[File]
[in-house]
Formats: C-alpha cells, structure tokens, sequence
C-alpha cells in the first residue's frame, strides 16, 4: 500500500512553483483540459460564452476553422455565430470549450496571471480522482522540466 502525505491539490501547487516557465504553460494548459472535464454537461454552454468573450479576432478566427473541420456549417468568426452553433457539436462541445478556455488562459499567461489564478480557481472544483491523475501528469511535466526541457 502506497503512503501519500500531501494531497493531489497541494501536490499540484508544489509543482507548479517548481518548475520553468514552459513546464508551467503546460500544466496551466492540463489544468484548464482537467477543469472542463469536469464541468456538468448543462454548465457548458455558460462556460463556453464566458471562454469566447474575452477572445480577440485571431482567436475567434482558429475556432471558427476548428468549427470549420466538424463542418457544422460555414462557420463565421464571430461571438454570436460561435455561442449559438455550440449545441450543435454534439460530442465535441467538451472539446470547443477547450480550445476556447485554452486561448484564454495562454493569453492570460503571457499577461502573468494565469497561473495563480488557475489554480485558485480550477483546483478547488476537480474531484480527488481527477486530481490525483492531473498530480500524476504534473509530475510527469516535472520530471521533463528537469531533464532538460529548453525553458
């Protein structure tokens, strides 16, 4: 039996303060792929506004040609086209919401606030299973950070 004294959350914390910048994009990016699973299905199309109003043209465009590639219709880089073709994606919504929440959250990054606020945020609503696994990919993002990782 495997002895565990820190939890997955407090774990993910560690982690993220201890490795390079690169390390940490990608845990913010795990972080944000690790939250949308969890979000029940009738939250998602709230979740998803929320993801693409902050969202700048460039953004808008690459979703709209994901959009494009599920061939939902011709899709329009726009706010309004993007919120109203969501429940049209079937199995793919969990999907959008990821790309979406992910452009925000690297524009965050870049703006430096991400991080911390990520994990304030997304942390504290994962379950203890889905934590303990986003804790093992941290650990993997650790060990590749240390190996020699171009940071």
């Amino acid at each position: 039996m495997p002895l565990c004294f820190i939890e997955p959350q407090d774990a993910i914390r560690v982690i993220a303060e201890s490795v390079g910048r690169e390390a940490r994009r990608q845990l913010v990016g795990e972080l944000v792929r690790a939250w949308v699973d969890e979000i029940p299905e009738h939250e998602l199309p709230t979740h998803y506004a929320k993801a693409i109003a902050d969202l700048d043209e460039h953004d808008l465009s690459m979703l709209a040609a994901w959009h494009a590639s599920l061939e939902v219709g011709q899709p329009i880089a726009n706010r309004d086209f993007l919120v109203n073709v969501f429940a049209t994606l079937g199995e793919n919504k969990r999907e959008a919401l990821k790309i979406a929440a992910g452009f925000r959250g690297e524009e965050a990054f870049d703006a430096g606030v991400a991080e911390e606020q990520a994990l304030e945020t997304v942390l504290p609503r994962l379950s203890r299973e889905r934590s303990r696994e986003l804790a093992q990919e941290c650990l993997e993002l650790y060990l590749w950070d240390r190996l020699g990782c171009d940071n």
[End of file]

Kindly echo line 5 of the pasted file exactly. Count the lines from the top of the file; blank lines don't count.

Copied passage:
């Amino acid at each position: 039996m495997p002895l565990c004294f820190i939890e997955p959350q407090d774990a993910i914390r560690v982690i993220a303060e201890s490795v390079g910048r690169e390390a940490r994009r990608q845990l913010v990016g795990e972080l944000v792929r690790a939250w949308v699973d969890e979000i029940p299905e009738h939250e998602l199309p709230t979740h998803y506004a929320k993801a693409i109003a902050d969202l700048d043209e460039h953004d808008l465009s690459m979703l709209a040609a994901w959009h494009a590639s599920l061939e939902v219709g011709q899709p329009i880089a726009n706010r309004d086209f993007l919120v109203n073709v969501f429940a049209t994606l079937g199995e793919n919504k969990r999907e959008a919401l990821k790309i979406a929440a992910g452009f925000r959250g690297e524009e965050a990054f870049d703006a430096g606030v991400a991080e911390e606020q990520a994990l304030e945020t997304v942390l504290p609503r994962l379950s203890r299973e889905r934590s303990r696994e986003l804790a093992q990919e941290c650990l993997e993002l650790y060990l590749w950070d240390r190996l020699g990782c171009d940071n």